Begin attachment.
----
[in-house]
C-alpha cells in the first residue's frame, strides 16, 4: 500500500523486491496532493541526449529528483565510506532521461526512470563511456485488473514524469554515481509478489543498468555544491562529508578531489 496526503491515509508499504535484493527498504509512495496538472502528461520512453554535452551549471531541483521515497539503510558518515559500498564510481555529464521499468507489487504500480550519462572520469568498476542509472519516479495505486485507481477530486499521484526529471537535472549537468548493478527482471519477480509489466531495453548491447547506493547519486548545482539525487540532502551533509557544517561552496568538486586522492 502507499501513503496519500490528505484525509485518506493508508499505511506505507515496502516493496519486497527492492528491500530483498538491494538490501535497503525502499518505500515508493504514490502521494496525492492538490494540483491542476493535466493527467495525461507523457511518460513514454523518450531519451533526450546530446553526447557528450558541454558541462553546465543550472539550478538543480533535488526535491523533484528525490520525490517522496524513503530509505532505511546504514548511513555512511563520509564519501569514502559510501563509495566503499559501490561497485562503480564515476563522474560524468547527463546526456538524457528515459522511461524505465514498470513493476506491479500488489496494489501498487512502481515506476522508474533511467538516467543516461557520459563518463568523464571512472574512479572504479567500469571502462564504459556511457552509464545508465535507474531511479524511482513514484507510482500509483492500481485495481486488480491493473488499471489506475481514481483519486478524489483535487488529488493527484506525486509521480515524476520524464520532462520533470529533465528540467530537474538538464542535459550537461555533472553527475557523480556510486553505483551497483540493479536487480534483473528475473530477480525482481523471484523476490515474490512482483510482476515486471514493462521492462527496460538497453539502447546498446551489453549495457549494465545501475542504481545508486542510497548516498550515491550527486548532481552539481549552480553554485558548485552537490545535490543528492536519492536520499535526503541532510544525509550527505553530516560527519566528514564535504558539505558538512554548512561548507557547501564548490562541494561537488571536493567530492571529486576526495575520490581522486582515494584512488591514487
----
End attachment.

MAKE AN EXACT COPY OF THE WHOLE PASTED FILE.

[in-house]
C-alpha cells in the first residue's frame, strides 16, 4: 500500500523486491496532493541526449529528483565510506532521461526512470563511456485488473514524469554515481509478489543498468555544491562529508578531489 496526503491515509508499504535484493527498504509512495496538472502528461520512453554535452551549471531541483521515497539503510558518515559500498564510481555529464521499468507489487504500480550519462572520469568498476542509472519516479495505486485507481477530486499521484526529471537535472549537468548493478527482471519477480509489466531495453548491447547506493547519486548545482539525487540532502551533509557544517561552496568538486586522492 502507499501513503496519500490528505484525509485518506493508508499505511506505507515496502516493496519486497527492492528491500530483498538491494538490501535497503525502499518505500515508493504514490502521494496525492492538490494540483491542476493535466493527467495525461507523457511518460513514454523518450531519451533526450546530446553526447557528450558541454558541462553546465543550472539550478538543480533535488526535491523533484528525490520525490517522496524513503530509505532505511546504514548511513555512511563520509564519501569514502559510501563509495566503499559501490561497485562503480564515476563522474560524468547527463546526456538524457528515459522511461524505465514498470513493476506491479500488489496494489501498487512502481515506476522508474533511467538516467543516461557520459563518463568523464571512472574512479572504479567500469571502462564504459556511457552509464545508465535507474531511479524511482513514484507510482500509483492500481485495481486488480491493473488499471489506475481514481483519486478524489483535487488529488493527484506525486509521480515524476520524464520532462520533470529533465528540467530537474538538464542535459550537461555533472553527475557523480556510486553505483551497483540493479536487480534483473528475473530477480525482481523471484523476490515474490512482483510482476515486471514493462521492462527496460538497453539502447546498446551489453549495457549494465545501475542504481545508486542510497548516498550515491550527486548532481552539481549552480553554485558548485552537490545535490543528492536519492536520499535526503541532510544525509550527505553530516560527519566528514564535504558539505558538512554548512561548507557547501564548490562541494561537488571536493567530492571529486576526495575520490581522486582515494584512488591514487